Although these medications can help alleviate some of the symptoms of neuropathy, you should understand their potential risks. Some medications are known to be addictive and can also cause side effects. These side effects vary but can include drowsiness, nausea, constipation, dizziness, and more. On top of that, medications won’t address the underlying cause of neuropathy — they’ll only mask the symptoms.


In some cases, a more conventional doctor might recommend surgery to treat neuropathy. For example, if the nerve damage is caused by spinal stenosis (narrowing of the spine) or a herniated disc, surgery can help release pressure on the affected nerves. In other cases, such as carpal tunnel syndrome, releasing pressure on compressed nerves in the wrist by cutting away any extra tissue can help to alleviate symptoms. 

Of course, like pain medications, surgery comes with its share of risks. Surgery is invasive, which means there is a chance of complications, such as infection, allergic reaction, and nerve damage. Additionally, the recovery time can be long, depending on how complicated the surgery was. Not to mention, there’s no guarantee that the surgery will be successful.

Nerve Stimulation

Electrical stimulation (e-stim) treatments are another option for treating neuropathy. Transcutaneous Electrical Nerve Stimulation (TENS) is one type of nerve stimulation therapy that uses low levels of electrical currents that stimulate the nerves and reduce pain. However, TENS is generally only effective for providing short-term relief. In the case of chronic pain, electroanalgesia is more appropriate.

Electroanalgesia uses a high pulse rate (up to 10,000 pulses per second) to deliver electrical currents deeper into the nerves than TENS is capable of doing. As a result, electroanalgesia can provide long-term relief by stimulating the release of endorphins, blocking pain signals to the brain, increasing circulation, and reducing inflammation. Electroanalgesia is an FDA-cleared therapy that is a critical component of our Neuragenex protocol, which uses a whole-person approach to treating chronic pain.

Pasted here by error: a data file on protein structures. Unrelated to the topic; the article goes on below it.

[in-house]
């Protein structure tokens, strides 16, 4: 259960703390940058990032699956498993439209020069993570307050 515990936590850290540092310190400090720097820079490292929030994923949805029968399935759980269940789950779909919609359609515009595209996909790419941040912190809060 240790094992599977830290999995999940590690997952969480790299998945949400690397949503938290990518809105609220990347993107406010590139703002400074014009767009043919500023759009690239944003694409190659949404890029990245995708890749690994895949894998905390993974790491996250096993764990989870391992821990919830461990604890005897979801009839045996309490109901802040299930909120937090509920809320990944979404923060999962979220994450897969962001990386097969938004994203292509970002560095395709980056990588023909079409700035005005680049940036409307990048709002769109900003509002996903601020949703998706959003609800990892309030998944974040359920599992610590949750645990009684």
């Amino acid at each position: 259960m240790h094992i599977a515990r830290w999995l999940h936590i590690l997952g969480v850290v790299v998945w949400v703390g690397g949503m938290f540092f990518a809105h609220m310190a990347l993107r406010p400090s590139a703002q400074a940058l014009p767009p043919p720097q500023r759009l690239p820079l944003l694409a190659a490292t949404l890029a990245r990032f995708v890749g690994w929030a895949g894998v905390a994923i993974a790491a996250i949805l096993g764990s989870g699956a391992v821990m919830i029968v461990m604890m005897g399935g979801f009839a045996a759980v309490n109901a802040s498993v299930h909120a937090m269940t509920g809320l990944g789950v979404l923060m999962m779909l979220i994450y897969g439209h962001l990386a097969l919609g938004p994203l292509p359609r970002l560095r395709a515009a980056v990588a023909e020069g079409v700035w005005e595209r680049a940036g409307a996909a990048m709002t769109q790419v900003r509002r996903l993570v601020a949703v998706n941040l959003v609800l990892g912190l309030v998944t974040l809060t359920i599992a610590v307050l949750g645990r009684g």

Alternative And Complementary Therapies

In addition to more traditional treatments, there are alternative and complementary therapies that may help manage neuropathy. Alpha lipoic acid, for example, is an antioxidant found to reduce nerve pain in some people with peripheral neuropathy. Acetyl-L-carnitine is another supplement that may help reduce nerve pain, as well as other symptoms associated with the condition. 

However, speak with a medical professional before you take any supplements, as some may interact with medications or other treatments negatively. Additionally, it’s vital to ensure that any supplements you take are of high quality and reliable.

In addition to supplements, yoga, massage, acupuncture, and biofeedback are some of the many alternative therapies that may help reduce nerve pain or other neuropathy symptoms. Discussing the various options with your doctor before pursuing any of these therapies is best.

Diet And Proper Nutrition